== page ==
I should confess before starting this review that when I started this book I had no idea it was part of a series, however it is a book that can stand on its own. There were several points and details that alluded to previous books, however I grasped the plot and characters overall.

At first I did find it difficult to get into this novel, however this may have been due to it being part of a series and once I persisted I found myself becoming more engaged with the novel and enjoying it.

I absolutely love the retelling of classic fairytales and stories so I knew that this reimagining of Jekyll and Hyde would be right up my street. The Hyde aspect of the novel is more unusual but worked overall. Obviously as this is such a well-known story, the element of surprise is lost to an extent as we, the readers, already know the story and can guess some of the twists and turns.

Daniel and Dina Nayeri incorporate the tale into modern tales really well and I loved the inclusion of modern day issues facing teens: homophobia, divorced families and stepfamilies, etc. The complexity of a society with tweeting, therapists, high school and absent parents.

I think that the last fifty pages were strongly written and the action and pacing in them were very well executed. Thomas’ battle with Hyde in particular was a really interesting and well-done scene.

As a villain I felt Nicole was a little one-dimensional; the authors try and add complexity to her character via her history with Hyde, however it just didn’t ring true with me. As she is the villain, I gather, from the earlier books it may be more to do with this and her character already being set up and my not knowing the series.

This is an engaging, interesting novel with a brilliant concept. The authors have a great grasp on voice with Thomas. I received this egalley for free through NetGalley and Candlewick Press and am grateful for the opportunity to read this book.

 

Review: You Can Run by Norah McClintock

You Can Run is the second YA mystery novel in Norah McClintock’s series following teenager Robyn Hunter. I must confess I haven’t read the first but I found that this book was still easy to read and understand despite this, and has definitely piqued my interested in the series.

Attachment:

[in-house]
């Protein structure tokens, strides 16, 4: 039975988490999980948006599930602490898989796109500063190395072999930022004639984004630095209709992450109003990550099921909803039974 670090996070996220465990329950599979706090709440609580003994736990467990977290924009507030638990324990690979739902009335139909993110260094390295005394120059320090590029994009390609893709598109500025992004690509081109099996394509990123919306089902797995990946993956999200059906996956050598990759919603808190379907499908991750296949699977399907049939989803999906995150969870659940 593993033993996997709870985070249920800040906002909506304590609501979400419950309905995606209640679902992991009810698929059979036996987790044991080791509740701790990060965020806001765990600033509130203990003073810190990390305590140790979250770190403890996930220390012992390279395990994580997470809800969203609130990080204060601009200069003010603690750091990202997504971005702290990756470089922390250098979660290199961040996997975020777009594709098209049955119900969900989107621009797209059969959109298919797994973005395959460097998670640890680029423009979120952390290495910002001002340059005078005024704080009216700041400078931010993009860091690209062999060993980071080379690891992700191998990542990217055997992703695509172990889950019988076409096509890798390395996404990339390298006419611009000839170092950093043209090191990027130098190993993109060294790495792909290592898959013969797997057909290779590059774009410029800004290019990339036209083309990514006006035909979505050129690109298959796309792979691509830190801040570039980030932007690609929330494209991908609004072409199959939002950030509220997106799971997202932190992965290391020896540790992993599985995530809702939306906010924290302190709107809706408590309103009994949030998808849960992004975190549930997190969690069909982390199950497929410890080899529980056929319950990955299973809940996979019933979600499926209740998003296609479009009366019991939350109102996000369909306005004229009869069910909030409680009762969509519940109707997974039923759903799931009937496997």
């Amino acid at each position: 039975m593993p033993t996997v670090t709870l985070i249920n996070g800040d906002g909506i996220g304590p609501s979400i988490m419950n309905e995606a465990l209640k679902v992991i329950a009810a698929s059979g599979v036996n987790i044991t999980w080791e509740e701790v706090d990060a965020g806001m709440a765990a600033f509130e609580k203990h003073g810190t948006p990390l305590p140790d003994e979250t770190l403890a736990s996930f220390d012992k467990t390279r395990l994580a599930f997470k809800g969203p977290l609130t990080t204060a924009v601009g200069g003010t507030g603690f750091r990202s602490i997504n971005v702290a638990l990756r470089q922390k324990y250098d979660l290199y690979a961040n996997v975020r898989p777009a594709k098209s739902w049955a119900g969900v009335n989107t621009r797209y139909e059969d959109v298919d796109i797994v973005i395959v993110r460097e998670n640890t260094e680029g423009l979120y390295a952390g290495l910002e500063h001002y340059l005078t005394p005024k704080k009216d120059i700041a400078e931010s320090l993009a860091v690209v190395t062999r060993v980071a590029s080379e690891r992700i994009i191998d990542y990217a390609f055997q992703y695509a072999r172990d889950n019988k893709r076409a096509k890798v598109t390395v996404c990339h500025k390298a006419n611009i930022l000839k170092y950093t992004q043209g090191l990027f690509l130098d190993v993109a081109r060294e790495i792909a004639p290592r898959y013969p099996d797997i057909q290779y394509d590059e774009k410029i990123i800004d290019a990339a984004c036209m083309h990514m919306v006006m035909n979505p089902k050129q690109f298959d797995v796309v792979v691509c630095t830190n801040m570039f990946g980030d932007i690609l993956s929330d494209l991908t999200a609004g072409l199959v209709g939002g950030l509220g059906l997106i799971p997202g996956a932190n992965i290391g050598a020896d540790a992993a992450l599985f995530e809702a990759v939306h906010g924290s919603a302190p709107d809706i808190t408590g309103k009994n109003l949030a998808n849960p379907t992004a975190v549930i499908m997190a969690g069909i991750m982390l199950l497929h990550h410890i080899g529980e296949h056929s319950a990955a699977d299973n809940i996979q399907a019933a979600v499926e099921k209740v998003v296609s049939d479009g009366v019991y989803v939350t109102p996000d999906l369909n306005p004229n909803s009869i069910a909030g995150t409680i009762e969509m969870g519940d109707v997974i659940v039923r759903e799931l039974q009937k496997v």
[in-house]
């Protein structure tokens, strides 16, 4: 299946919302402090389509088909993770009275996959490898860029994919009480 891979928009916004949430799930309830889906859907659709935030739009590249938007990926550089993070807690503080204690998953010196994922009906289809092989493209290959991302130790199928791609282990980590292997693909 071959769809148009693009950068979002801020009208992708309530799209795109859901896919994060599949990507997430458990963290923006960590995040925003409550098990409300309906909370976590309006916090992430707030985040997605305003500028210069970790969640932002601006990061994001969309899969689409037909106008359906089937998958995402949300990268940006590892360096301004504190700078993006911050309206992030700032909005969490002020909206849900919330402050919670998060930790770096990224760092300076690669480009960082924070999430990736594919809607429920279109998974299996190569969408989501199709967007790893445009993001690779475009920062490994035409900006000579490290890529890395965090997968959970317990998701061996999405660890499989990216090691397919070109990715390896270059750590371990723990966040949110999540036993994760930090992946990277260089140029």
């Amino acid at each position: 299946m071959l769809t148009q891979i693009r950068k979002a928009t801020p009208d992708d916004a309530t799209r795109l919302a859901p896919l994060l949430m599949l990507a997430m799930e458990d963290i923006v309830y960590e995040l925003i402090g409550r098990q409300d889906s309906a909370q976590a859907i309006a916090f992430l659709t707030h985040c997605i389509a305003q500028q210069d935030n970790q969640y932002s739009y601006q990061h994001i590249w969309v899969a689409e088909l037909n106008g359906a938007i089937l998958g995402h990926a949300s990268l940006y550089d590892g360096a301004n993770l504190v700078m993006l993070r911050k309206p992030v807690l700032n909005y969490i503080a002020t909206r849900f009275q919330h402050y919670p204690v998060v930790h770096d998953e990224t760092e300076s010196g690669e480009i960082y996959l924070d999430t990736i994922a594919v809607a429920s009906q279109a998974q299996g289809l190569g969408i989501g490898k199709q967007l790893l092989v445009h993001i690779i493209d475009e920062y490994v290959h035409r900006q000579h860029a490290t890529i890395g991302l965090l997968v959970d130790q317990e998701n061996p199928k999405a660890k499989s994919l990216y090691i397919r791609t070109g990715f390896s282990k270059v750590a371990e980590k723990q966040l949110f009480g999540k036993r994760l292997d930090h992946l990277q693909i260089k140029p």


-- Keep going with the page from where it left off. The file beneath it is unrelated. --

When Robyn’s classmate, Trisha, runs away and her stepfather asks Robyn’s dad, a retired police-officer and private investigator, to look into her disappearance, Robyn wants to help. Trisha and Robyn had fallen out close to her vanishing and Robyn feels a degree of guilt so with her boyfriend, Nick, wants to investigate.

I loved the mystery aspect of this book; little details all tied into the main plot by the end and as a crime novel and mystery fan, this really appealed to me. I also loved that Robyn didn’t have absent parents and was so close to her father; it is a refreshing change for YA novels.

I don’t want to spoil the overall mystery or plot by going into that into too much details so instead I’ve decided to focus on characters and other aspects of the book I want to discuss.

I think the relationship between Robyn and Nick was also great. Nick is very complicated, troubled and clearly has a difficult childhood, unlike Robyn, and this difference between the two of them can strain the couple deeply. In some books, this would be played as ‘she can save him’ and for romance, but I felt that the author took a more mature approach here in highlighting the difficulties faced in a relationship like that.

My only real criticism of this book is that the plot twist didn’t quite match the momentum or expectations I had, however it was still interesting and entertaining.

I would recommend this to mystery YA fans and contemporary YA fans alike. I received this book for free as an ecopy from NetGalley and the Lerner Publisher Group. This book will be published on April 1st 2012.

Amazon UK

Amazon US

Goodreads

Review: Starters by Lissa Price

There is a lot of hype surrounding Lissa Price’s debut novel, Starters, and when I start a book like this I always wonder if it is justified. I have to say on reading Starters that I can see why some of the hype has been generated.